Kingston Lacy country house

Lauren Cochrane reports on her SWWDTP-funded placement: an investigation into colonial activities of the Woodley family in the 18th century.

Having just completed a three-month placement with the National Trust at their Kingston Lacy property, I have unearthed new historical insights into the colonial connections and legacies at this country house. The project focused on the life of Frances Woodley (1760-1834), who arrived at Kingston Lacy after her marriage to Henry Bankes II the Younger in August 1784. The stimulus for the project, was the the restoration of Frances’ portrait by George Romney, and intended to investigate how the renovations to Kingston Lacy which took place in the 1780s were financed.

Portrait painting of Frances Woodley by George Romney: woman in white dress leaning on chair against landscape background

Portrait of Frances Woodley by George Romney

The colonial connections of the Woodley family are strong, as Frances’ father, William Woodley (1728-1793) was Governor of the Leeward Isles and owned sugar plantations in St Kitts. Similarly, Frances’ brother, William Woodley (1762-1810) would go on to become Lt. Governor of Berbice and inherited his father’s sugar plantations.

This project aimed to contextualise the Woodley family in British society, to better understand their colonial activity, and to see if I could find concrete evidence that Frances’ £6,000 dowry financed renovations made to Kingston Lacy in the 1780s.

While I was unable to find concrete evidence that France’s dowry paid for material changes made to the Kingston Lacy property, an analysis of archival files strongly suggests that this was the case. There is no record of the dowry’s utilisation for any purpose in Henry Bankes’ personal accounts.

However, archival documents indicate that renovations to the house were ramped up after Henry and Frances’ marriage. My research highlighted therefore that the money spent on renovations to Kingston Lacy, which is labelled as “new work” in household accounts and receipts, increased dramatically in the first few years of Henry and Frances’ marriage. While it is disappointing to be unable to unquestionably say whether the dowry financed the renovations, further study of the Woodley family has unveiled new insights into their colonial connections.

Kingston Lacy country house

Kingston Lacy country house

The exact number of Caribbean plantations owned by William Woodley is unclear, however four estates are continuously referenced in archival sources. British slave registers indicate how many enslaved people were employed on the Woodley estates in the years 1813-1834. For example, in the year 1817, when the Needsmust Estate had been inherited by Frances’ nephew, the enslaved population of this estate was 140.

While this date range surpasses the life of Frances’ father, the inheritance of the estates by Frances’ brother, and then her nephew – both also named William Woodley, indicates how the Woodley families continued to reap the financial benefits of the trans-Atlantic slave trade. Frances’ significant dowry was facilitated by years of inherited wealth accumulated from colonial exploitation. While she had no direct hand in this, the believed utilization of her dowry to make material changes to Kingston Lacy permanently links the property to the labours of enslaved people in the Caribbean.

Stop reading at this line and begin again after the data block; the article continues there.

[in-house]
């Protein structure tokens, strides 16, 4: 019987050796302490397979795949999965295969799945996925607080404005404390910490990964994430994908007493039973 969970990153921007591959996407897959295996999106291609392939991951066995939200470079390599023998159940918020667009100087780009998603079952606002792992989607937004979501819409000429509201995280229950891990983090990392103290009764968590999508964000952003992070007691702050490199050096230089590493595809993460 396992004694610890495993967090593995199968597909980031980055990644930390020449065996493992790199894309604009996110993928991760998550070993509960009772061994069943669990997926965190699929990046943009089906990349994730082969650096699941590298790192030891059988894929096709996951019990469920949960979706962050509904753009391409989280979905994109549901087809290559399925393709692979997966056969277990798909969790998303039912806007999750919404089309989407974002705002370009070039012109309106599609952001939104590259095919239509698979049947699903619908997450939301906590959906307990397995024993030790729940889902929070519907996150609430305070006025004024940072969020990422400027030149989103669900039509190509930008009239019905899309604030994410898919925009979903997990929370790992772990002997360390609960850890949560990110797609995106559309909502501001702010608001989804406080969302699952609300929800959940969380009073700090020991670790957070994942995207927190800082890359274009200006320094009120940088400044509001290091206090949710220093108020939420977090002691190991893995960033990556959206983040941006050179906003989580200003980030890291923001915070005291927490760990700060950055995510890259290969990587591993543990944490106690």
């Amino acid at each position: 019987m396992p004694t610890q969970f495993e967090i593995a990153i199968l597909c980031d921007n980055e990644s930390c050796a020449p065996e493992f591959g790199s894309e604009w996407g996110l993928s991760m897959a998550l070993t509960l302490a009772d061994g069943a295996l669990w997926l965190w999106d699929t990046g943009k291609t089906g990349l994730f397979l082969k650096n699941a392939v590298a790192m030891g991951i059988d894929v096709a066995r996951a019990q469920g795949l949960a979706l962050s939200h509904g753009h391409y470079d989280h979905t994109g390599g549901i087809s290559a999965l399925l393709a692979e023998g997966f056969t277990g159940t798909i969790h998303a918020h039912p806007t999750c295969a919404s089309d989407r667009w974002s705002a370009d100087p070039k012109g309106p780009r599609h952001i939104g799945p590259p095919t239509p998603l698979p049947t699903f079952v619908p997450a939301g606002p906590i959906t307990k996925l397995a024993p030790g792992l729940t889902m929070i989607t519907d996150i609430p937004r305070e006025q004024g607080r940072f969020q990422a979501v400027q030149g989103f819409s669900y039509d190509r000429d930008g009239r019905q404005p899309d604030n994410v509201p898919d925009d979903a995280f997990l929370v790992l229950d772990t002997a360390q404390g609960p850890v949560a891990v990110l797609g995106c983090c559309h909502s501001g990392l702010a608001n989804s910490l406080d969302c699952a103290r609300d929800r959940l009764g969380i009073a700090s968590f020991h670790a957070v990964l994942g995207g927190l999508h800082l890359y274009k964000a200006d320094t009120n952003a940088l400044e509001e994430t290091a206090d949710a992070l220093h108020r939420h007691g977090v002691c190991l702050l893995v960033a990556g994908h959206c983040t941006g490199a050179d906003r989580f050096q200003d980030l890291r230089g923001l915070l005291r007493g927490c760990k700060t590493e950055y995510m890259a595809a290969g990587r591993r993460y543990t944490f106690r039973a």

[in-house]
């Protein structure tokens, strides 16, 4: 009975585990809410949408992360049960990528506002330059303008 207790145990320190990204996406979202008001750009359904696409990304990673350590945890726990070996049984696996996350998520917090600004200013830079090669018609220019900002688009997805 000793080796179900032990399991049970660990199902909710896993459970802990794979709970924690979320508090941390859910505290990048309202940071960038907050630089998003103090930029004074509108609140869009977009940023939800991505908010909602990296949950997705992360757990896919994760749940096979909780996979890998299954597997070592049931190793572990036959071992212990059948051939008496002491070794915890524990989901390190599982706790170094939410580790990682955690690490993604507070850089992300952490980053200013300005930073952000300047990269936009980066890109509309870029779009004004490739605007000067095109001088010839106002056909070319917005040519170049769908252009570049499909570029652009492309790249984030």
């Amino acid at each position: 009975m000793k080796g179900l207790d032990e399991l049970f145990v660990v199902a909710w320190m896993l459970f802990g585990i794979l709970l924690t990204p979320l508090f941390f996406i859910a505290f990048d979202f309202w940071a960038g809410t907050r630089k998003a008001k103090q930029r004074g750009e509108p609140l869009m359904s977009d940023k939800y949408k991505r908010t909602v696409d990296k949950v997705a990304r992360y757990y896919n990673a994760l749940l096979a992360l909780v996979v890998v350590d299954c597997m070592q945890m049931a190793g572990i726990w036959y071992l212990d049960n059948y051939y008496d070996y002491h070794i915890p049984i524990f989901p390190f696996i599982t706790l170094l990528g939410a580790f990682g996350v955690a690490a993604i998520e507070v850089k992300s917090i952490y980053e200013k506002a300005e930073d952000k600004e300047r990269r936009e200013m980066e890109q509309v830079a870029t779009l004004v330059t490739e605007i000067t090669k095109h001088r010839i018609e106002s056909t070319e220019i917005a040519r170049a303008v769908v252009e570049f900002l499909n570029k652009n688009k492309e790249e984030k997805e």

The research also revealed that William Woodley was Governor of the Leeward Isles during the thwarted Montserrat Slave Rebellion of March 1768. On 17th March 1768 – St Patrick’s Day – enslaved and free Black Montserratians concocted a plan to overthrow the island’s elite. Domestic slaves planned to obtain the weapons of the planter elite as they entered Government House to celebrate the holiday, where upon a signal, the room would be seized by the rebels who would murder anyone who tried to escape.

The plans were halted after a drunken woman overheard the plans and warned government officials. Seven of the ringleaders of the plot were executed with British and American newspapers reporting that the convicts were subjected to tortures including quartering and being broken on the wheel. As governor, William Woodley would have had to sanction this punishment thus linking the Woodley family, and therefore the Kingston Lacy property to British colonial violence in the age of empire.

This project has unearthed new insights into the life of Frances Woodley and her family. It has also highlighted the potential future research opportunities available to the Kingston Lacy team – who are considering embarking on a larger collaborative PhD project in future. But, it is important to recognize the material connections that the Kingston Lacy property has with the trans-Atlantic slave trade and the British empire. Money obtained from colonial economies of slavery helped to refurbish the Bankes family home in ways that are still visible.

Crucially, the research now affords the National Trust the opportunity to engage in public discussions about the colonial legacies of its properties and offer a more nuanced and informed public history of the Kingston Lacy property to recognize the legacies of colonialism in Britain’s built heritage. Such an opportunity means efforts must be made to interpret and present this new knowledge to public audiences in a sensitive and self-aware manner, recognizing the potential sensitivities stemming from this subject matter.

Lauren Cochrane against background of Kingston Lacy country house

Lauren Cochrane at Kingston Lacy

Going forward, I will be working with the Kingston Lacy team on their public interpretation of these colonial histories, working collaboratively to produce a public history which fully recognizes the material legacies of the British empire in Britain’s heritage sector today.

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